Straw is a carbon sink: it absorbs CO2 as it grows, storing it within its molecular structure. 1kg of straw contains 0.367kg of carbon; if burned or biodegraded this would re-combine with oxygen to produce 1.35kg CO2 (Sodagar et al., 2011). So 1kg of straw stores 1.35kg CO2. A standard 20.5kg construction bale would store 27.68kg of CO2. A 350 bale average 3-bed house would have around 9688kg CO2 sequestered in its walls (163.35 kgCO2/m3).

To avoid releasing sequestered carbon when dismantling buildings, materials should be reused – straw-bales removed from walls could be re-baled if required, sending little to be composted. Buildings should be designed with maximum possible lifespan.

Straw-bales used as external insulation of an existing building.

Straw-bales can reduce energy-related CO2 emissions as part of a super-insulated home. Straw-bale walls have thermal conductivity of 0.045 W/mK (Wimmer et al, 2000). The table below compares this with other insulation materials. (Click on the table for a larger version)

Temperature sensors embedded in straw-bale walls confirm that they insulate interiors from outside temperatures (Ashour, Georg and Wu, 2011.; and Straube and Schumacher, 2003). Combined with low embodied CO2 this makes straw-bales eminently suitable for use in low-energy building. 

Fire risk.

UK Building Regulations require dwelling-walls to resist spread of fire for between 30 and 60 minutes, (UK. DCLG., 2013). In recent tests a 3m by 2.6m plastered straw-bale wall survived 135 minutes without failing (Strawbuild, 2014).

The furnace test-rig hydraulically compressed the wall to simulate real-life loadings, while subjecting one face to 1000°C. Timbers embedded in the wall’s centre reached 90°C maximum. The test ended after 135 minutes when “fireproof” boards protecting the hydraulics burned through (Strawbuild, 2014).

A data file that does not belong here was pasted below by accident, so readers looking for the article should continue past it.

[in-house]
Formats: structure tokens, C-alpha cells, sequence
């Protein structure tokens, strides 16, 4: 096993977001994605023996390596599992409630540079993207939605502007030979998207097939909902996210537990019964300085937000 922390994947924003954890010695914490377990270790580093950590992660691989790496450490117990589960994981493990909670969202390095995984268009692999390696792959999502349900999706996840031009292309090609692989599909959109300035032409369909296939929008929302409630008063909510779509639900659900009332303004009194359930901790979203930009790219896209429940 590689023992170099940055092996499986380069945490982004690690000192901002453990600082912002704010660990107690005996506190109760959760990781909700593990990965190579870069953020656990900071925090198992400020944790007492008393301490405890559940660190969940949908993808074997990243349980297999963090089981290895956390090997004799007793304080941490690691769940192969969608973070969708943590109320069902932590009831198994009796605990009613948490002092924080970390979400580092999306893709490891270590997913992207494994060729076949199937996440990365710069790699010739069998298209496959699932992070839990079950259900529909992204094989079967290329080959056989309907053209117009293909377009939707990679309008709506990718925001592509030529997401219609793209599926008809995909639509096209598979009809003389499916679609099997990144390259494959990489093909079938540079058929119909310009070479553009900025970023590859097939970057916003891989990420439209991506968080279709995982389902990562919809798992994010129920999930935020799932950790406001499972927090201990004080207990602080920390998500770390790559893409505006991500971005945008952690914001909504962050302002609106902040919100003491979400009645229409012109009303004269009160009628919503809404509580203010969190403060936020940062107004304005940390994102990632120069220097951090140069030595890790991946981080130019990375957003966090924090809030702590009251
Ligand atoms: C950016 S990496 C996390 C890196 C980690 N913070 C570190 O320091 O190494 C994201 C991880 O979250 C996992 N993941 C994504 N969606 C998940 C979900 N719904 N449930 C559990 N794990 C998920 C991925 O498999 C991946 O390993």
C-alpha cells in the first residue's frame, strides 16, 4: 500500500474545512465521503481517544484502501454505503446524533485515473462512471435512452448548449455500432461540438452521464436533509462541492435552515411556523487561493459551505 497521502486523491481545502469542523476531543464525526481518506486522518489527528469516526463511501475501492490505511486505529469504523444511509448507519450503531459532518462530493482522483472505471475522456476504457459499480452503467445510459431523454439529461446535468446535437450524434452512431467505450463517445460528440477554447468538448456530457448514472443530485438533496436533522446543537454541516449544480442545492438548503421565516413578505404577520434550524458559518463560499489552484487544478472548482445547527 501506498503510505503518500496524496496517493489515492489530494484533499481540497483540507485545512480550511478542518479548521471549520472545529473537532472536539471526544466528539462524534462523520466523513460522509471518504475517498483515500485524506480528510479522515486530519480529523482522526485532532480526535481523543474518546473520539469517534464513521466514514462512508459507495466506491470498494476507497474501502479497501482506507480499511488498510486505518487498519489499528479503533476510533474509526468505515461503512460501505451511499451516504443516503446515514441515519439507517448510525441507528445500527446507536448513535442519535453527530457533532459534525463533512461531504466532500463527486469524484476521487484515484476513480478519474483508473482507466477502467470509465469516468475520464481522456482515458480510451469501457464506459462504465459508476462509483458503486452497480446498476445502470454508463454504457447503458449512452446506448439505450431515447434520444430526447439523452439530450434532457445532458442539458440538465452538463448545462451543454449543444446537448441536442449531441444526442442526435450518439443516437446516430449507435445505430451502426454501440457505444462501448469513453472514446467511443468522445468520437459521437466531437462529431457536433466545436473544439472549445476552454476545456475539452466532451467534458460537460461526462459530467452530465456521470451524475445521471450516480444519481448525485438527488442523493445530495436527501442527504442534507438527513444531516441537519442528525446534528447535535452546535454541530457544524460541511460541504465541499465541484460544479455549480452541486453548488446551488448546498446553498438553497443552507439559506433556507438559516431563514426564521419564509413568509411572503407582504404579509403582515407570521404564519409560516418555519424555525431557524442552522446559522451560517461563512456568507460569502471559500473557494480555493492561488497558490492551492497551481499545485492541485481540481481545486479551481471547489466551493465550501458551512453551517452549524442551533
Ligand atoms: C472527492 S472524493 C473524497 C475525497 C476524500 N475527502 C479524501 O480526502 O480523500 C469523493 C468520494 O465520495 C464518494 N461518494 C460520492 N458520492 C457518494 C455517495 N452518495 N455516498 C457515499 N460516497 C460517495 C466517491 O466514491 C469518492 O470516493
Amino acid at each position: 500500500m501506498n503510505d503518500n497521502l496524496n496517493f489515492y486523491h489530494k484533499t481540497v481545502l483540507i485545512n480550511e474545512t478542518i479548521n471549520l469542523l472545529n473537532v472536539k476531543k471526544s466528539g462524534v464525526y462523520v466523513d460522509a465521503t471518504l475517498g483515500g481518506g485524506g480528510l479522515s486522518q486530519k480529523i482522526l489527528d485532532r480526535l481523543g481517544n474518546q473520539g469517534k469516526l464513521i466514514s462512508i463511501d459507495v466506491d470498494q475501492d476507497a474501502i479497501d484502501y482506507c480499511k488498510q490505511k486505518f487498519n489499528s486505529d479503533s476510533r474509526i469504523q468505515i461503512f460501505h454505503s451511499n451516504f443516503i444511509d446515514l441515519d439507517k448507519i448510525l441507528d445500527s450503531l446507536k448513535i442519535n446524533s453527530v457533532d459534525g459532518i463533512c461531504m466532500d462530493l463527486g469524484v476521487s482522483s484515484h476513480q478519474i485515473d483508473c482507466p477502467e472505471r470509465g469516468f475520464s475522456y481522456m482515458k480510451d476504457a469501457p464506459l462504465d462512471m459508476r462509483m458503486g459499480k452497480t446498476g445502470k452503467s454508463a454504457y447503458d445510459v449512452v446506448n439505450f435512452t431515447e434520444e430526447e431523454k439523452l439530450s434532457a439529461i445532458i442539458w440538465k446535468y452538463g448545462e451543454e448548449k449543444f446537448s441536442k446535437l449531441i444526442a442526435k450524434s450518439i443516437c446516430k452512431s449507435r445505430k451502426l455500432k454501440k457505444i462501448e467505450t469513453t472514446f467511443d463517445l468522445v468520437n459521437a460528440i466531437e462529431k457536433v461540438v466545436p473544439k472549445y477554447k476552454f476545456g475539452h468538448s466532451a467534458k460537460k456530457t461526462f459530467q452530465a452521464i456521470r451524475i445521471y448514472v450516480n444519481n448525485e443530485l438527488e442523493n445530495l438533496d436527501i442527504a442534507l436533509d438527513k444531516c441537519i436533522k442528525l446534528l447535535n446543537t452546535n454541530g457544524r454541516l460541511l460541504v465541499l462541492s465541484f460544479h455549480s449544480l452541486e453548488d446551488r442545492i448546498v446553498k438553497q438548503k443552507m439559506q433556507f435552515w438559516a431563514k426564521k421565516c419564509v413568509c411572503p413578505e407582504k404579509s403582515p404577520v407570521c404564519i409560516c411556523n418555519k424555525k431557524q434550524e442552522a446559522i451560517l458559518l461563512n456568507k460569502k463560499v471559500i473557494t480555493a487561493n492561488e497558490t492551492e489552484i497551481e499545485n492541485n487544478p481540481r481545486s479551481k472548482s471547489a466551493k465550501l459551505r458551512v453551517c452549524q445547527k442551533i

Studies of moisture in straw-bale walls agree they have low risk of decay, provided external plaster and protective detailing is well executed. (Lawrence et al, 2009.; Ashour et al, 2011.; Straube and Schumacher, 2003.; Wihan, 2007).

Laurence et al (2009) monitored straw-bale moisture content of a building in Bath, UK during a period of frequent rainfall (828mm during test period). Microbial decay needs bale moisture content of 25% to 120% (Lawrence et al, 2009). Despite the walls having little chance to dry out, moisture content ranged from 8% to 20%, well within the safe range.

Monitoring of a straw-bale house in Germany found humidity variations inside and outside had little effect on moisture within the wall. Straw samples removed after 5 years showed no signs of decay, even within the bathroom wall (Wihan, 2007). 

Structure and longevity.

The oldest known load-bearing straw-bale house was built in 1903 in Nebraska, USA. It is in good condition despite being unoccupied since 1956 (Chiras, 2000). One nearby has been continuously occupied since 1925 (Huxley, 2010). In Europe the oldest straw-bale building is a 2-storey straw-infilled timber-frame house in France, built in 1921 and still in good condition (CNCP, 2013).

1921 newspaper article about La Maison Feuillette from ‘La Science et la Vie’ No. 56. Source: CNCP, 2014. 

A number of studies tested load-bearing strength of straw-bale walls. The walls safely withstood between 19.2 kN for an un-plastered bale wall (Walker, 2004) and 40kN/m for a plastered one (Faine, M. and Zhang, J., 2002), compressing as little as 55mm (Walker, 2004). In practice compression is usually forced before plastering, to minimise future movement. Wall failure is “unspectacular”, involving some detachment and cracking of plaster (Faine, M. and Zhang, J., 2002).